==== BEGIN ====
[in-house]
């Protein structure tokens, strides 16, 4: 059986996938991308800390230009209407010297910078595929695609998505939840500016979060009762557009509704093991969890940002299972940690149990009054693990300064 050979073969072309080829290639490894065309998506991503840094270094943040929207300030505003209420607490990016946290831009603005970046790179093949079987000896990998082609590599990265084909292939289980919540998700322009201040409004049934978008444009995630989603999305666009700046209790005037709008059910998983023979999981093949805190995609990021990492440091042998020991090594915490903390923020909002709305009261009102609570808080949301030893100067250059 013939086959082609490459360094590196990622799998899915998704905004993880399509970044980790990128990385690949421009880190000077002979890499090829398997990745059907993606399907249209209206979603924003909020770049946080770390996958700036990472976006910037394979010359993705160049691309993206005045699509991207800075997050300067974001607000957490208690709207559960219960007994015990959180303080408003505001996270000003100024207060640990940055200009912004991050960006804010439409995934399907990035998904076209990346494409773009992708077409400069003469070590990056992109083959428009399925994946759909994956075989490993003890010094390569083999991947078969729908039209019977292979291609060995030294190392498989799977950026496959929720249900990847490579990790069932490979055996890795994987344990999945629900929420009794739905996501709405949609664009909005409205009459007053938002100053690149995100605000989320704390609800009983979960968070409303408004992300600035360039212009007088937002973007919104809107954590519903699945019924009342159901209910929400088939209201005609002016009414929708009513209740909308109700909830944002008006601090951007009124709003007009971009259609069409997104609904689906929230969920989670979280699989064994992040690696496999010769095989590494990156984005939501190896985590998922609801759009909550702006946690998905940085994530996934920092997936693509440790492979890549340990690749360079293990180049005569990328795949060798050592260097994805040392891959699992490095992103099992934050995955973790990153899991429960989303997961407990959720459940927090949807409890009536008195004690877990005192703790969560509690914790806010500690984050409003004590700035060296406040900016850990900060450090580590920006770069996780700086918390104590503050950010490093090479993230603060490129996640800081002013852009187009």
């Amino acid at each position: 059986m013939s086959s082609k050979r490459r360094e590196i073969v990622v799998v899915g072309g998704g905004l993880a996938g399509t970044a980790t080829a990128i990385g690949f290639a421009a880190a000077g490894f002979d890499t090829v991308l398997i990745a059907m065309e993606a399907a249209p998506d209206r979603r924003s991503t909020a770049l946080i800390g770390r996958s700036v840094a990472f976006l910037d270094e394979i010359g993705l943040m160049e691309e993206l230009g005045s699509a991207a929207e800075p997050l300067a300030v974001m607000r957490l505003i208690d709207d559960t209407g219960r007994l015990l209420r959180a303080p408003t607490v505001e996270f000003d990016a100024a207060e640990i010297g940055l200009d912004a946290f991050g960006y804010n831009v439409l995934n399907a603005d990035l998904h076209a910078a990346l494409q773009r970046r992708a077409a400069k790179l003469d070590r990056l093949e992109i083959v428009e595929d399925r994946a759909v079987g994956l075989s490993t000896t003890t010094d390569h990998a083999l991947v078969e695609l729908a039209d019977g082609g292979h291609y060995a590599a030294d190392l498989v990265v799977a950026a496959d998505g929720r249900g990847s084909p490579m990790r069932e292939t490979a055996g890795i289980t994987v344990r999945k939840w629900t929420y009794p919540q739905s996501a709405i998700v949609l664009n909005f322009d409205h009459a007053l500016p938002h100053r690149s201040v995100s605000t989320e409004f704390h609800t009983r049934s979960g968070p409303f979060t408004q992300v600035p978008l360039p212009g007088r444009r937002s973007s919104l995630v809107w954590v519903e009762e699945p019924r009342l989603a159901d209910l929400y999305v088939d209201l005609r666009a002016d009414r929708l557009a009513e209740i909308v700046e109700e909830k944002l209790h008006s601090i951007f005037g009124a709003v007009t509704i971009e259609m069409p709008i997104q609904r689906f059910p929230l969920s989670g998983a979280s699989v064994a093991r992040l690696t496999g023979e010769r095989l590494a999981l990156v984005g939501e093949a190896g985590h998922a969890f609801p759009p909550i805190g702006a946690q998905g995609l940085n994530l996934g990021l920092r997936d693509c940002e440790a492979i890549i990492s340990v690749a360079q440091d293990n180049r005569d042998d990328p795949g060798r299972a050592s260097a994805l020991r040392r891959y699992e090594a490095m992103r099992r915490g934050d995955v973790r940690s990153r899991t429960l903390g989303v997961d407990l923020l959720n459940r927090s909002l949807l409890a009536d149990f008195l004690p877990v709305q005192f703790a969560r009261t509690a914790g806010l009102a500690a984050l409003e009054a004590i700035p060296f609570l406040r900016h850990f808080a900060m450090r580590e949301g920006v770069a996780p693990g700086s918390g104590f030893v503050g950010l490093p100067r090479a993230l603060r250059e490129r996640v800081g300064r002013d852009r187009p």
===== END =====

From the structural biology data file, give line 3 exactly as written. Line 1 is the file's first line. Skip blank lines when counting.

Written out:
């Amino acid at each position: 059986m013939s086959s082609k050979r490459r360094e590196i073969v990622v799998v899915g072309g998704g905004l993880a996938g399509t970044a980790t080829a990128i990385g690949f290639a421009a880190a000077g490894f002979d890499t090829v991308l398997i990745a059907m065309e993606a399907a249209p998506d209206r979603r924003s991503t909020a770049l946080i800390g770390r996958s700036v840094a990472f976006l910037d270094e394979i010359g993705l943040m160049e691309e993206l230009g005045s699509a991207a929207e800075p997050l300067a300030v974001m607000r957490l505003i208690d709207d559960t209407g219960r007994l015990l209420r959180a303080p408003t607490v505001e996270f000003d990016a100024a207060e640990i010297g940055l200009d912004a946290f991050g960006y804010n831009v439409l995934n399907a603005d990035l998904h076209a910078a990346l494409q773009r970046r992708a077409a400069k790179l003469d070590r990056l093949e992109i083959v428009e595929d399925r994946a759909v079987g994956l075989s490993t000896t003890t010094d390569h990998a083999l991947v078969e695609l729908a039209d019977g082609g292979h291609y060995a590599a030294d190392l498989v990265v799977a950026a496959d998505g929720r249900g990847s084909p490579m990790r069932e292939t490979a055996g890795i289980t994987v344990r999945k939840w629900t929420y009794p919540q739905s996501a709405i998700v949609l664009n909005f322009d409205h009459a007053l500016p938002h100053r690149s201040v995100s605000t989320e409004f704390h609800t009983r049934s979960g968070p409303f979060t408004q992300v600035p978008l360039p212009g007088r444009r937002s973007s919104l995630v809107w954590v519903e009762e699945p019924r009342l989603a159901d209910l929400y999305v088939d209201l005609r666009a002016d009414r929708l557009a009513e209740i909308v700046e109700e909830k944002l209790h008006s601090i951007f005037g009124a709003v007009t509704i971009e259609m069409p709008i997104q609904r689906f059910p929230l969920s989670g998983a979280s699989v064994a093991r992040l690696t496999g023979e010769r095989l590494a999981l990156v984005g939501e093949a190896g985590h998922a969890f609801p759009p909550i805190g702006a946690q998905g995609l940085n994530l996934g990021l920092r997936d693509c940002e440790a492979i890549i990492s340990v690749a360079q440091d293990n180049r005569d042998d990328p795949g060798r299972a050592s260097a994805l020991r040392r891959y699992e090594a490095m992103r099992r915490g934050d995955v973790r940690s990153r899991t429960l903390g989303v997961d407990l923020l959720n459940r927090s909002l949807l409890a009536d149990f008195l004690p877990v709305q005192f703790a969560r009261t509690a914790g806010l009102a500690a984050l409003e009054a004590i700035p060296f609570l406040r900016h850990f808080a900060m450090r580590e949301g920006v770069a996780p693990g700086s918390g104590f030893v503050g950010l490093p100067r090479a993230l603060r250059e490129r996640v800081g300064r002013d852009r187009p």